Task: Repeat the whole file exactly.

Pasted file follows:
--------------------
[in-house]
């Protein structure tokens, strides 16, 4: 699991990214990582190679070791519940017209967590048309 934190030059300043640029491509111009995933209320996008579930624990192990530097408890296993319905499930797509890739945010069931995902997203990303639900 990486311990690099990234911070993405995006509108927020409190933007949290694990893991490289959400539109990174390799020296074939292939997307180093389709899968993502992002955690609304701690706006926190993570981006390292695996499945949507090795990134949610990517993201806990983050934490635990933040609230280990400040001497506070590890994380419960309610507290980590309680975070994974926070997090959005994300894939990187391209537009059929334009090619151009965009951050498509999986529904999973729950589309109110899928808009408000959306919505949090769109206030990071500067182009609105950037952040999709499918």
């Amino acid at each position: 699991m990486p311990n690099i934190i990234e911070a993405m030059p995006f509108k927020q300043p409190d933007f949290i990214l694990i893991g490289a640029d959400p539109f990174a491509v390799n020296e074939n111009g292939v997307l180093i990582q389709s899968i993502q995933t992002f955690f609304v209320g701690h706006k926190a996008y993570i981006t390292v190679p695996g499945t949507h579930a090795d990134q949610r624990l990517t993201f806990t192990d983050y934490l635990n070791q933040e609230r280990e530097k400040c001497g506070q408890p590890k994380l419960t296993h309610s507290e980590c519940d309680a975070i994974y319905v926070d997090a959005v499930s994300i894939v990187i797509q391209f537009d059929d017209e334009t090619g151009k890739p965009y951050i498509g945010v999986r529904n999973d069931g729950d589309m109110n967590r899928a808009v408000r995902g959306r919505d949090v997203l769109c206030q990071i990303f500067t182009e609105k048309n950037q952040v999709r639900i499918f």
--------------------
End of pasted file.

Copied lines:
[in-house]
């Protein structure tokens, strides 16, 4: 699991990214990582190679070791519940017209967590048309 934190030059300043640029491509111009995933209320996008579930624990192990530097408890296993319905499930797509890739945010069931995902997203990303639900 990486311990690099990234911070993405995006509108927020409190933007949290694990893991490289959400539109990174390799020296074939292939997307180093389709899968993502992002955690609304701690706006926190993570981006390292695996499945949507090795990134949610990517993201806990983050934490635990933040609230280990400040001497506070590890994380419960309610507290980590309680975070994974926070997090959005994300894939990187391209537009059929334009090619151009965009951050498509999986529904999973729950589309109110899928808009408000959306919505949090769109206030990071500067182009609105950037952040999709499918």
């Amino acid at each position: 699991m990486p311990n690099i934190i990234e911070a993405m030059p995006f509108k927020q300043p409190d933007f949290i990214l694990i893991g490289a640029d959400p539109f990174a491509v390799n020296e074939n111009g292939v997307l180093i990582q389709s899968i993502q995933t992002f955690f609304v209320g701690h706006k926190a996008y993570i981006t390292v190679p695996g499945t949507h579930a090795d990134q949610r624990l990517t993201f806990t192990d983050y934490l635990n070791q933040e609230r280990e530097k400040c001497g506070q408890p590890k994380l419960t296993h309610s507290e980590c519940d309680a975070i994974y319905v926070d997090a959005v499930s994300i894939v990187i797509q391209f537009d059929d017209e334009t090619g151009k890739p965009y951050i498509g945010v999986r529904n999973d069931g729950d589309m109110n967590r899928a808009v408000r995902g959306r919505d949090v997203l769109c206030q990071i990303f500067t182009e609105k048309n950037q952040v999709r639900i499918f």